According to the American Academy of Orthopaedic Surgeons (AAOS), knee replacement surgery is one of the most successful medical procedures in the field of medicine. Every year, about 800,000 Americans get their knees replaced for various reasons. Total knee replacement surgeries recreate the knee joint with other materials to restore mobility and movement. Per the AAOS, 9 in every 10 of these replacements remain viable more than 15 years after insertion. But how do you know when to see a Mitchell Hip and Knee specialist for knee replacement? Does every knee injury warrant a visit to the surgical suite? Here is a look at five conditions that make you a viable candidate for knee replacement.
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Most knee replacement patients have one of two common types of arthritis – rheumatoid arthritis, the autoimmune disease that damages the joints, or osteoarthritis, which is caused by wear and tear. And while these conditions have different effects on the knee, they all cause cartilage damage, which results in loss of motion and pain in the knee. Severe arthritis can be so debilitating as to make everyday activities unbearable. In this case, your doctor may recommend knee replacement for relief.
Chronic Knee Swelling
When your knee swells a lot, even after you receive other treatments, it could be a sign that your condition is not responding to treatment. This condition is usually caused by irreversible instability or cartilage degeneration in the knee. If your doctor confirms this through imaging, they may ask you to consider knee replacement surgery. This is also true for when your knee becomes knock-kneed, bowed, or otherwise deformed as your arthritis progresses.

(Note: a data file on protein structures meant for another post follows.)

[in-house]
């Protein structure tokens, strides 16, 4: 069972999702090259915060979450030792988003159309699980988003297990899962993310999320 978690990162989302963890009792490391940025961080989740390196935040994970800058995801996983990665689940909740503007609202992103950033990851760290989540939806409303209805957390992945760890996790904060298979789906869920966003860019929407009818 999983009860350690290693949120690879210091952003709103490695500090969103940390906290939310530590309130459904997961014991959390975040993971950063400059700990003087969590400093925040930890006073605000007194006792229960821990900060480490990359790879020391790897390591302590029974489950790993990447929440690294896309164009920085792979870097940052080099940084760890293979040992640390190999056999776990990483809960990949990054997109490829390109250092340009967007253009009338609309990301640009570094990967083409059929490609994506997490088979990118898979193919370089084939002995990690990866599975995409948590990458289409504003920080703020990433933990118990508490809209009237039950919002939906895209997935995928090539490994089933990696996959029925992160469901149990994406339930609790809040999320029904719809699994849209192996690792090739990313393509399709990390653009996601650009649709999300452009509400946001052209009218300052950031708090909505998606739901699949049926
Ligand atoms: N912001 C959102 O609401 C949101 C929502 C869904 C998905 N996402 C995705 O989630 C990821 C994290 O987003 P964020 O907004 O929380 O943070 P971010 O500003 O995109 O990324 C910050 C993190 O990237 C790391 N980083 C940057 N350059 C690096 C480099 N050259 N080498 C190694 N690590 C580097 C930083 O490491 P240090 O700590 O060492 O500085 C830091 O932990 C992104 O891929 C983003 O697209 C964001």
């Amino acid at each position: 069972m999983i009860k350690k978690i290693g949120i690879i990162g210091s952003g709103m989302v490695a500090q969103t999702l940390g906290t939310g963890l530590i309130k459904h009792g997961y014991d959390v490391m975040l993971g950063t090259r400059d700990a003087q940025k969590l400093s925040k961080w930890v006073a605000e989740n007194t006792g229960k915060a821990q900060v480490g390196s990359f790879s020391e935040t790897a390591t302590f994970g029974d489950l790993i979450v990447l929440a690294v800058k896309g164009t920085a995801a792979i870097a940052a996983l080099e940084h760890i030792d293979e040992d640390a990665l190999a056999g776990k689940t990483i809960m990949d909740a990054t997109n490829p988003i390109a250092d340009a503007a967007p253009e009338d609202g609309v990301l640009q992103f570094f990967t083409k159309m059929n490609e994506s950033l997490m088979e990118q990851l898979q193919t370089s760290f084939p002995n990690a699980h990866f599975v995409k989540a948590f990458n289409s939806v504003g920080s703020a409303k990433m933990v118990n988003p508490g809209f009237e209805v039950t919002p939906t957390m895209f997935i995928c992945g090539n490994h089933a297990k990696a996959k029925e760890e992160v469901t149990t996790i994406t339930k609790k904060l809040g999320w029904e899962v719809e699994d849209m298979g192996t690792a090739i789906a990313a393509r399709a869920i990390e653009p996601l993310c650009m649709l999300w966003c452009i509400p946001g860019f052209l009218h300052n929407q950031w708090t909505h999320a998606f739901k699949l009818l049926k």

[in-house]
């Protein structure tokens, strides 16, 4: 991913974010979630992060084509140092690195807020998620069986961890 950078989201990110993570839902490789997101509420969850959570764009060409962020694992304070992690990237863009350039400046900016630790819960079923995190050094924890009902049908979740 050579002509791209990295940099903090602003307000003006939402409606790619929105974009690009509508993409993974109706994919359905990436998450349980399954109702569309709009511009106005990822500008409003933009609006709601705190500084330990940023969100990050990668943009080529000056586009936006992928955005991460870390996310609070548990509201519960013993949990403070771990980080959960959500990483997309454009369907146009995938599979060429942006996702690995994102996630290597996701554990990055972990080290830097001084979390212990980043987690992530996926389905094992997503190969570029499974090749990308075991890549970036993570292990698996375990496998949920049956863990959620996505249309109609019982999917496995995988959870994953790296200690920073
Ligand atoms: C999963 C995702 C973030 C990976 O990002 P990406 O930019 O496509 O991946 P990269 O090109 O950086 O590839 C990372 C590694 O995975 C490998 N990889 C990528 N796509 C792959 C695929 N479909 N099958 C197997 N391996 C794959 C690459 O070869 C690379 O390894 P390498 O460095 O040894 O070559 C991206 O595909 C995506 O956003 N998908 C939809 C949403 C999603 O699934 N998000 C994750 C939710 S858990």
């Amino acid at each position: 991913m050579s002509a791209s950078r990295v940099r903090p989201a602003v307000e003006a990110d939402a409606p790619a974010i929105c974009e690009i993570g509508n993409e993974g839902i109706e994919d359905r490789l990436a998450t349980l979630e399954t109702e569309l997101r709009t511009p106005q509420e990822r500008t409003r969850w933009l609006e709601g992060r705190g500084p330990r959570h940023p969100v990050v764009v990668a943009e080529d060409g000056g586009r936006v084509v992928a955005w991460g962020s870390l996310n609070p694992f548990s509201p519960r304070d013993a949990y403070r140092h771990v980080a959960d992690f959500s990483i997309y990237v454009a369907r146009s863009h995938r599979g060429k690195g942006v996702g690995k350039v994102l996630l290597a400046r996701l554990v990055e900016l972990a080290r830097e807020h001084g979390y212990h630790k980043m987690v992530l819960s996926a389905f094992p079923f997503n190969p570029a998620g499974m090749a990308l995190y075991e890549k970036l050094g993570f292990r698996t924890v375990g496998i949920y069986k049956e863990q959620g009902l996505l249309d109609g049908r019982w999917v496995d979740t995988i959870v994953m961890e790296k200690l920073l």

Reduced Quality of Life
Your doctor can help you decide whether you need knee replacement depending on the effects your knee has on your quality of life. Knee injuries or conditions that do not respond to conservative therapies can cause untold pain and discomfort. Sometimes, they can make activities like walking and bending down impossible. If the pain persists even when you rest or throughout the night, knee replacement surgery might be the only way to find relief.
Ineffective Nonsurgical Treatments
When you get diagnosed with knee arthritis, your doctor often starts your treatment off with conservative treatments like physical therapy and steroid injections. If these fail to improve your symptoms, they may move you to more absolute measures like surgery. This is often the case because treatments like steroid injections fail to address the underlying problem and only mask your pain.
In most cases, knee replacement patients are people older than 60. Younger patients are discouraged from getting knee replacements because their active lifestyles can reduce the lifespan of artificial knees, and subsequent replacements are rarely as successful. That said, your doctor will perform a knee replacement regardless of your age as long as you are an ideal candidate.
Discuss Knee Replacement Surgery with Your Doctor
If your knee pain is so severe you can no longer walk up the stairs, it might be time to consider knee replacement. During this procedure, your doctor takes out the damaged cartilage and bone from your knee joint and replaces them with a prosthetic device. This treatment helps restore your mobility while alleviating your pain. To learn more, contact a certified knee replacement provider today.